“Klaatu”- The Mysterious Band That Sounded Similar To The Beatles
Youtube / Jat13
They Were Dubbed As A “Mystery Group”
Klaatu is a band most people have never heard of but for those who have, they thought they were The Beatles – at least, for a while.
Formed in 1973, the trio of bassist John Woloschuk, guitarist Dee Long, and drummer Terry Draper released their debut album titled 3:47 EST three years later in 1976. Aside from their psychedelic sound, their arrangements and melodies drew comparison to The Beatles. At the time, Beatles fans were still heartbroken over their breakup and in some ways, they held on to the belief that maybe all four members would reunited. So when they heard Klaatu’s music and the subsequent rumors, they thought The Fab Four indeed got back together.
3:47 EST had an interesting cover. There was nothing written on it except their name – even the production and songwriting credits only listed Klaatu. It received favorable reviews but sold poorly.
Then in 1977, an article written by journalist Steve Smith was published on The Providence Journal speculating that 3:47 EST was secretly recorded by The Beatles under a pseudonym. Capitol Records further ignited the rumors by being elusive to press questions or giving them non-answers – and when you think about it, it was a clever marketing move. The speculations persisted since Klaatu refused interviews and avoided public performances plus it was Capitol Records that released some of The Beatles’ album in the US.
Radio stations and the media fed “clues” and “hints” to listeners and went on to compare songs from Klaatu and The Beatles, pointing out their similarities. The surrounding mystery helped the album climb up the charts. Basically, curiosity boosted Klaatu’s sales.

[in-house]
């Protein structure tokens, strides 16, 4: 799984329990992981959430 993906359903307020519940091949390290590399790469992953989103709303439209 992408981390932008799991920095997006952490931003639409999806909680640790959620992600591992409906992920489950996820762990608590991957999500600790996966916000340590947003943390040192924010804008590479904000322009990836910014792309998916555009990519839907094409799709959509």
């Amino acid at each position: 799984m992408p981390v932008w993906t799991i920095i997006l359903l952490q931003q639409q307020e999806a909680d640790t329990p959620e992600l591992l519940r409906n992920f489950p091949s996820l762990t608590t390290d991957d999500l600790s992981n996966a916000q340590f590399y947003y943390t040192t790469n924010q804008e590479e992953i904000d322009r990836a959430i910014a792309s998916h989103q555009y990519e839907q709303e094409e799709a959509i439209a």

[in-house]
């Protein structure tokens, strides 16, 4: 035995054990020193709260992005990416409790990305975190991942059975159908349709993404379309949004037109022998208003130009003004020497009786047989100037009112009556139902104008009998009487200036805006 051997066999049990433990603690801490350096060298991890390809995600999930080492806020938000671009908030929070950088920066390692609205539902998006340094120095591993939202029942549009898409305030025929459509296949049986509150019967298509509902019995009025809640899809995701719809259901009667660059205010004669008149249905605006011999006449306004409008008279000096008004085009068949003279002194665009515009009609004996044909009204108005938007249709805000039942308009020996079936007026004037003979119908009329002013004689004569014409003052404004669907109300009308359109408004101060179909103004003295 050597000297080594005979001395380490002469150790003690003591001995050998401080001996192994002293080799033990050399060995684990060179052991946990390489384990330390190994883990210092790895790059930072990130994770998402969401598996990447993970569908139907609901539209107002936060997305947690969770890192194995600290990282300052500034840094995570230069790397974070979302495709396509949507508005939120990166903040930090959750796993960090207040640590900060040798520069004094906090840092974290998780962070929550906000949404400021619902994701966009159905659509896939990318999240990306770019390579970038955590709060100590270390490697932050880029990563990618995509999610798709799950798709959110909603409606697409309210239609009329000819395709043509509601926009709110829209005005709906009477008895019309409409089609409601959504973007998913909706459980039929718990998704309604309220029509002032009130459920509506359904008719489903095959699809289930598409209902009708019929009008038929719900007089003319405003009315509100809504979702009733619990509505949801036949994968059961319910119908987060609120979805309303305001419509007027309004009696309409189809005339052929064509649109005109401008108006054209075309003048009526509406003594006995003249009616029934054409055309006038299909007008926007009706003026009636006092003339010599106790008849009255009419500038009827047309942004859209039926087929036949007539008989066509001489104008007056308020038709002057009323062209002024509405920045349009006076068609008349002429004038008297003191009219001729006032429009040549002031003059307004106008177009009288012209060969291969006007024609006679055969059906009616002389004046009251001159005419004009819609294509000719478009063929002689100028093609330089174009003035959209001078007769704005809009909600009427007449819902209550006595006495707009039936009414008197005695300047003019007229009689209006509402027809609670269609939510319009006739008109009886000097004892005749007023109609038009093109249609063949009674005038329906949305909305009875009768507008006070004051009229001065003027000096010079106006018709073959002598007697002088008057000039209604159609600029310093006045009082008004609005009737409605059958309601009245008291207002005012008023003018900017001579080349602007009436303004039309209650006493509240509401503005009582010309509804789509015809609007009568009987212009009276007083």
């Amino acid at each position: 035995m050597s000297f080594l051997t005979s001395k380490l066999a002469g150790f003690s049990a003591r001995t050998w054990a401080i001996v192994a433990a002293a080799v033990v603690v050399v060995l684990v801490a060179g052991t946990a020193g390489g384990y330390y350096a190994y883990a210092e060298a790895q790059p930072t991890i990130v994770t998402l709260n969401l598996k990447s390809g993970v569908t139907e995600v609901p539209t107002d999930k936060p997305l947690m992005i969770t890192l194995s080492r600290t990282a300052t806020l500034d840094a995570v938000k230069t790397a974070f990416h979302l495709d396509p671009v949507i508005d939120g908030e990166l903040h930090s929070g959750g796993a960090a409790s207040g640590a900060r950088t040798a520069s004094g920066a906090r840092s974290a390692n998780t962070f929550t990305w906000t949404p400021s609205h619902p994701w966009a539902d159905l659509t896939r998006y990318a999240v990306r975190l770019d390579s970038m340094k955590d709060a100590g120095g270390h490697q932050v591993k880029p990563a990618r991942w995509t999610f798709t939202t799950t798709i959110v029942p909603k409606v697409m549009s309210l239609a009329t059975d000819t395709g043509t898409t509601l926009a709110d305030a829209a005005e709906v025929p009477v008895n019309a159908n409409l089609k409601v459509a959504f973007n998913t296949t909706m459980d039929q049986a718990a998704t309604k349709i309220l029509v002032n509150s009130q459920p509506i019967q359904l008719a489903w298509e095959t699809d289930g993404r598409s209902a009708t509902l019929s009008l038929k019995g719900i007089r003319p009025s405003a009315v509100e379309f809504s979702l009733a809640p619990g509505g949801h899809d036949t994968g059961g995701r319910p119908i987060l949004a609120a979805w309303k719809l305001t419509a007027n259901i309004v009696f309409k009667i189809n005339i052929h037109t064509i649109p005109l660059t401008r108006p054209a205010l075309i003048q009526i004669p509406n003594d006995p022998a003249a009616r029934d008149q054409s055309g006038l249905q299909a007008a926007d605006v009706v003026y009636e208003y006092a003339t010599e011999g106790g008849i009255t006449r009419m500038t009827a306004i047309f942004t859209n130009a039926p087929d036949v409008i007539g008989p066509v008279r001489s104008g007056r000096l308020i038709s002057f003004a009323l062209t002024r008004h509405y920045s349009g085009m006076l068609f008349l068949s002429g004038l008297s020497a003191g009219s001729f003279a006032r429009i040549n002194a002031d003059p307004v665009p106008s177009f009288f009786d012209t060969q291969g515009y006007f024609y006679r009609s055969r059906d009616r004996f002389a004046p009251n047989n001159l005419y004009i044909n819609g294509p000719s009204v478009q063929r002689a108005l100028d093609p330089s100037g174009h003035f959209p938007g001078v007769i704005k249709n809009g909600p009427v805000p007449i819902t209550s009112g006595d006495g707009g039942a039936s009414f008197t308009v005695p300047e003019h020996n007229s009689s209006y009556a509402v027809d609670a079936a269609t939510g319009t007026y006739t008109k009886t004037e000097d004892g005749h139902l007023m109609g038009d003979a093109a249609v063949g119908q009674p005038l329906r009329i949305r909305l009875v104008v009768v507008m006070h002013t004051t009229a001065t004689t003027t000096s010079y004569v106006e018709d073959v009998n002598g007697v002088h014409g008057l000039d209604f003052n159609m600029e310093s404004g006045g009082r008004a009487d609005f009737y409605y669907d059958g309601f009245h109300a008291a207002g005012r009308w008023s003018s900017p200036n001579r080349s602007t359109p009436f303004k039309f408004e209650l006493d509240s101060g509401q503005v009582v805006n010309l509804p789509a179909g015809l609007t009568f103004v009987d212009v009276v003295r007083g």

Meanwhile, Klaatu didn’t care much about the rumors and though they were flattered, they didn’t take them seriously. UK’s New Musical Express countered the conspiracy theories by publishing an article titled “Deaf Idiot Journalist Starts Beatle Rumour.” To end the rumors, program director Dwight Douglas of commercial radio station WWDC in Washington, D.C. went to the U.S. Copyright Office and checked the records to see the real names of the band members.
When the world found out the truth about their identities in 1978, Klaatu received backlash even though they only wanted to wear their musical influences on their sleeves and nothing more.
Woloschuk told Goldmine Magazine, “Terry and I were really big fans of late ’60s progressive bands like King Crimson and The Moody Blues. We also really liked radio from that period, where we were exposed to a variety of really well-crafted pop songs. That really did make a big impression on us.”
Draper explained, “We were all big Beatles fans, and we were hoping they would reunite. At the time, the idea of a reunited Beatles wasn’t far-fetched at all.”
Long then added, “I think it is true that The Beatles rumor did us as much harm as good. It got us noticed, which was great, but also led to a situation where we could not ever really measure up to expectations.”
In the 1980s, Long met Paul McCartney and the latter called him “the chap from The Beatles clone band.” Long explained how they never intended for that to happen and they were merely heavily influenced by The Beatles. They talked for a while about music and life in general and Long described it as “An experience I will always treasure.”